Setting up IIS7 (with bonus PHP instructions!)

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Every time I try to set up IIS7 on a Windows Vista machine I run into the same series of problems. You’d think I’d have learned by now, but I usually just struggle through the cryptic error messages and get it working one way or another, then forget about it until the next time I need IIS7 on a machine that doesn’t have it. Finally I’d had enough and so I decided to write myself a little guide here so I won’t waste as much time next time. These instructions are basically the same as these, but with additional detail and screenshots.

The first step is to actually install IIS7. Unlike in Windows XP, IIS isn’t installed by default. That’s great, but it can be kind of hard to find it when I need it.

Add or remove Windows features

You’ve got to click this link that says “Turn Windows features on or off” which will (after some time) bring up a big tree of features you can check or uncheck.

Windows Features - IIS

You’re going to want most of “World Wide Web Services”. If you are also interested in installing PHP, make sure everything I’ve circled in red is checked. I just added everything to be safe. What’s important is that you have the ISAPI and CGI stuff. I also checked the IIS6 compatibility bit so that installers for things like PHP might have a better chance at automatically configuring things (fat chance).

At this point you can start dropping things into C:\inetpub\wwwroot and everything should be peachy. I don’t put my sites there since I have them checked out into various folders in my Documents folder. So I need to create some virtual directories to point to my sites. This probably won’t work off the bat - you’ll get 403 errors that complain about wrong permissions or something. You need to make sure that the “IIS_IUSRS” and “Authenticated Users” users have read access to the directory. I’m not sure why “Authenticated Users” needs to be there but it made it work. Make it look like this:

Setting permissions for IIS7

At this point your folder should be accessible from the virtual directory, and any ASP.NET stuff will probably work. If you’re not interested in installing PHP, you can stop here.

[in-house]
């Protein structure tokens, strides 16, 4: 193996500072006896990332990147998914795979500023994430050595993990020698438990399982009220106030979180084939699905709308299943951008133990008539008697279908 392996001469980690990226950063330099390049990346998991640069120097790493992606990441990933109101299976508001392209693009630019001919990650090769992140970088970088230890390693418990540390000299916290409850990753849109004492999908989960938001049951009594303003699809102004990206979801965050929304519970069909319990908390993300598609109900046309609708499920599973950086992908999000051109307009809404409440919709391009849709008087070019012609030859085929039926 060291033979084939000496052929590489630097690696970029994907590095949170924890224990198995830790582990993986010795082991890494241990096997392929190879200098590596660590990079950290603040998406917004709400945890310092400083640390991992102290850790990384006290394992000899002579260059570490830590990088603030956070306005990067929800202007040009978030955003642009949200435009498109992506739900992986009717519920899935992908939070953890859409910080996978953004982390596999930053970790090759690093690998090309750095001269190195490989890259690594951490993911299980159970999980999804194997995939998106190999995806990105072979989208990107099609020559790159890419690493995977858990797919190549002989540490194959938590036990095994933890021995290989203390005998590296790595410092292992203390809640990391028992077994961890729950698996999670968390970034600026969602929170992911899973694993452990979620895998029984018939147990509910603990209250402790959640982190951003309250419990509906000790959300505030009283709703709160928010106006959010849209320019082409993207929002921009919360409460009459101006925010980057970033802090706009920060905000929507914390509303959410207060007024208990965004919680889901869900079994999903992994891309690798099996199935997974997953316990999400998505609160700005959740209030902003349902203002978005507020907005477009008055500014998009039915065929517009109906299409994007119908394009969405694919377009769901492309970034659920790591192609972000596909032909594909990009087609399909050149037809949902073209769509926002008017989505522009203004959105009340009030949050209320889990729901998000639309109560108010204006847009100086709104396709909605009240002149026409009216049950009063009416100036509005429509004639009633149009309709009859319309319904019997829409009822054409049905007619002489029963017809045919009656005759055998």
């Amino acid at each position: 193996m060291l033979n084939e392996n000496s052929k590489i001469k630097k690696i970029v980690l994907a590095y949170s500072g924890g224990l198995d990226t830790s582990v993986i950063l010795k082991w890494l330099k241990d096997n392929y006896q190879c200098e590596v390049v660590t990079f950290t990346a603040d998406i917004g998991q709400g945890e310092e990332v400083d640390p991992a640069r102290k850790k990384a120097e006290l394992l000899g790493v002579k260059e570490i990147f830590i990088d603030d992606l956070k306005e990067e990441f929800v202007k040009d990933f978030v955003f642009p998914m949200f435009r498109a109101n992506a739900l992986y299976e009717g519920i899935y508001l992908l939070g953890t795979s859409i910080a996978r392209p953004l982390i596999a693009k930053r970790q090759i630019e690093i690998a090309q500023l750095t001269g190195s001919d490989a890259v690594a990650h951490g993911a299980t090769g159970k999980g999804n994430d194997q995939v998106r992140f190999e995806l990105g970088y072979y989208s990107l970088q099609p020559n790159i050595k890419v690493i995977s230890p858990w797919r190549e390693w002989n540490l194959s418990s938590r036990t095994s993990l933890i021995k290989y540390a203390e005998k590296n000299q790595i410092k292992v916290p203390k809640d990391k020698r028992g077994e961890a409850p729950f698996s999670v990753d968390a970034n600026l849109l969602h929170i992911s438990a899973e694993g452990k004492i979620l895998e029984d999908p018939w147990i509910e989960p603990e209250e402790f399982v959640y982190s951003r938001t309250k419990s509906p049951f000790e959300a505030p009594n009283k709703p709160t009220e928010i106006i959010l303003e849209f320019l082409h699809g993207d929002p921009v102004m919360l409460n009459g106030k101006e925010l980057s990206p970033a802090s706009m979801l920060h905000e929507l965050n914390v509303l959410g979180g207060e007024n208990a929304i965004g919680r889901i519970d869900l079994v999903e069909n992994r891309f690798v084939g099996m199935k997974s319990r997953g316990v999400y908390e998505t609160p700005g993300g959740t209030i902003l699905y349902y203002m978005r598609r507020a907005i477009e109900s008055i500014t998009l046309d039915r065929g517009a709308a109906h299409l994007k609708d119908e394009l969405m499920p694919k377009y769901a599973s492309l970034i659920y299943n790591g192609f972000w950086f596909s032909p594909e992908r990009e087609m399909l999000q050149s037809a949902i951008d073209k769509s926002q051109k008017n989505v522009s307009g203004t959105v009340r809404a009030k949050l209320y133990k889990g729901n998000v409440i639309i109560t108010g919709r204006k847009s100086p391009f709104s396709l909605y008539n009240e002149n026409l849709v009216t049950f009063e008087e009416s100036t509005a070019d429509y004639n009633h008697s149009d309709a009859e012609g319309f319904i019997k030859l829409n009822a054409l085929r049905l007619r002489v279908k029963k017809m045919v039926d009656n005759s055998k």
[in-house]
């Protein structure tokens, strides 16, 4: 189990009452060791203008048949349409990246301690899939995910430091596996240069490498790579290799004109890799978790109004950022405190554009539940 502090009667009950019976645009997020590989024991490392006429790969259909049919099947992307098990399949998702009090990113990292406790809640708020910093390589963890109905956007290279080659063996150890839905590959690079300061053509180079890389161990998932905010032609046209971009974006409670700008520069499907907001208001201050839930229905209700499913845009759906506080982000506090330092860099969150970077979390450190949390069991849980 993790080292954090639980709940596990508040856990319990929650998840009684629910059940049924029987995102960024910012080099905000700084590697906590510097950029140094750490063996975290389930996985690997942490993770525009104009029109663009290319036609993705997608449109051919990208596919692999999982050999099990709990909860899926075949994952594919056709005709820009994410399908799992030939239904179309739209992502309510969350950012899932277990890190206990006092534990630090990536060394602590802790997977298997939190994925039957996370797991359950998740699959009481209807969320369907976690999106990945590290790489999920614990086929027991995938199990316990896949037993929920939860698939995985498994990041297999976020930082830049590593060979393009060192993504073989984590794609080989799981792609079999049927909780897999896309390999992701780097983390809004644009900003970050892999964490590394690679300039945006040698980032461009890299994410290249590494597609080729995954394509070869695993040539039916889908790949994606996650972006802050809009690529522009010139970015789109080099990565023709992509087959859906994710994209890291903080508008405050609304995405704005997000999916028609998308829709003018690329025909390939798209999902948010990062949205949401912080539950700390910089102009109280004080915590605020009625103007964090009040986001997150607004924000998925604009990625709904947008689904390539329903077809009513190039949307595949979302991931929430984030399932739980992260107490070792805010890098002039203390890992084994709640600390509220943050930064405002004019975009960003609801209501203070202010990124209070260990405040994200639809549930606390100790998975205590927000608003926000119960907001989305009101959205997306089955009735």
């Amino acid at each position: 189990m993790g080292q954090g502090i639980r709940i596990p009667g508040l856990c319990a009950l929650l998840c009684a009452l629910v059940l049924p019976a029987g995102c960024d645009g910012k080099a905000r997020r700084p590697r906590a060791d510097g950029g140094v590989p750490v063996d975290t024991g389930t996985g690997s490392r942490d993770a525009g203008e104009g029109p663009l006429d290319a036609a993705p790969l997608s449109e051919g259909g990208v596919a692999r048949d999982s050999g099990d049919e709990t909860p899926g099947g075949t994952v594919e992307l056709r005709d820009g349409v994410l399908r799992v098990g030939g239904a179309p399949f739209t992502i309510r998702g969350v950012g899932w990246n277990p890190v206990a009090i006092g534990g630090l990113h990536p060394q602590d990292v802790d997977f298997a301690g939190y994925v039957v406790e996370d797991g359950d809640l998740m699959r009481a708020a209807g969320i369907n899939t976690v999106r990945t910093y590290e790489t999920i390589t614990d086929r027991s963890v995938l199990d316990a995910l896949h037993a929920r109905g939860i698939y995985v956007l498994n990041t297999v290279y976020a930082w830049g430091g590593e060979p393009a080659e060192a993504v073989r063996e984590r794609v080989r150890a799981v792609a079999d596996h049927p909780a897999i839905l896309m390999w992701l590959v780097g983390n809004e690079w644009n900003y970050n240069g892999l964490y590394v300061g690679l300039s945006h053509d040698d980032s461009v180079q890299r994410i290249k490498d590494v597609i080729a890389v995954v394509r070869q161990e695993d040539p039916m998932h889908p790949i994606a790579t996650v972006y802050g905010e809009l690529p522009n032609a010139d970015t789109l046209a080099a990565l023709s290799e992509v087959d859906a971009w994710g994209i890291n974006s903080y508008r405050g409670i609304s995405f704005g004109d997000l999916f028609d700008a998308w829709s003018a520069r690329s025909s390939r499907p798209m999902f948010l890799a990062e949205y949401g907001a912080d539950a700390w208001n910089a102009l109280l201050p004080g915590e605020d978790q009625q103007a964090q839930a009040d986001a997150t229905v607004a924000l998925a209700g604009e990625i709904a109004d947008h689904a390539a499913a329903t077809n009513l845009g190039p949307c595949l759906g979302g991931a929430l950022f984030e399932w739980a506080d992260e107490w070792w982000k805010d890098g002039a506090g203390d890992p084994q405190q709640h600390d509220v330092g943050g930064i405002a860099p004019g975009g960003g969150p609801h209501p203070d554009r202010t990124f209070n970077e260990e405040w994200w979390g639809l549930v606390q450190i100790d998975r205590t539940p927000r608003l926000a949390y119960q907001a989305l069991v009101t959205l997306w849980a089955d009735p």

Installing PHP on IIS7

PHP doesn’t really play well with IIS. However, we can get it going good enough for local testing of your PHP code. First, go install PHP5 from Choose to install it as an ISAPI extension for IIS, but don’t worry too much, since it won’t work anyway. Now open up IIS Manager. If you’ve followed the steps above (specifically, selecting the correct “Windows features”), your IIS manager should look something like this:

IIS Manager with ISAPI and CGI

What’s important is that you have the parts outlined in red - the “CGI” icon, the “ISAPI Filters” icon, and the “ISAPI and CGI Restrictions” icon. Those mean the right bits are installed.

Now double-click the “Handler Mappings” icon, and click “Add Script Map…” Fill out the form like this:

Add PHP script map

Make sure it’s pointing to your real copy of php5isapi.dll. At this point your Handler Mappings screen should look like this:

IIS handler mappings

Also make sure that your “ISAPI Filters” screen looks like this:

ISAPI filters

If not, add PHP like this:

Edit ISAPI filters

If you’re running the 64-bit version of Vista like I am, there’s one last thing to do in IIS Manager. Since the PHP ISAPI extension is a 32-bit app, you’ll need to set your app pool to run in 32-bit mode. I’ve already written one blog post on this (to get MySQL working with ASP.NET), and the instructions are the same. Basically open up the app pool’s advanced settings dialog and flip it to 32-bit mode:

IIS 32-bit app pool

If you forget this you’re likely to get errors that look like “Calling LoadLibraryEx on ISAPI filter "C:\Program Files (x86)\PHP\php5isapi.dll” failed".

If you load up your PHP files you’ll probably get something like “failed opening required” blah blah. This is because the PHPRC environment variable isn’t set correctly by the PHP installer. We’ll have to do it ourselves. Go to the Control Panel and search for “env”:

Environment variable link

Now add a System environment variable like this (point it at the directory PHP is installed):

PHPRC env variable

At this point you must reboot your computer to get the environment variable to take effect. Annoying but true. At this point PHP should work, more or less.

I still have some problems with PHP the way I’ve described configuring it. The most obvious is that the IIS worker crashes every once in a while:

IIS worker crash because of PHP

I suspect reconfiguring PHP to be run as a CGI handler instead of an ISAPI module would help here, but it hasn’t been annoying enough to make me go change it. Another avenue to investigate is the new FastCGI support that’s available for IIS7.

The other problem I’ve had is that I have a handful of image files in one of my sites that are managed by Subversion and get locked and unlocked pretty frequently. After I’ve committed an image, it loses its permissions and can’t be served from IIS anymore, and I need to go reset the permissions. That’s pretty annoying, and I’m not sure if it’s a bug in Subversion or in one of my SVN clients (TortoiseSVN and Subclipse).

At least this setup works enough to try things out quickly. I hope it helps anyone else who’s struggling with one of these setups.

Update: You might want to try out the new Microsoft Web Platform Installer which purports to set up PHP along with anything else you might need.

I'm Benjamin Hollis, a software developer in Seattle. Check out my website.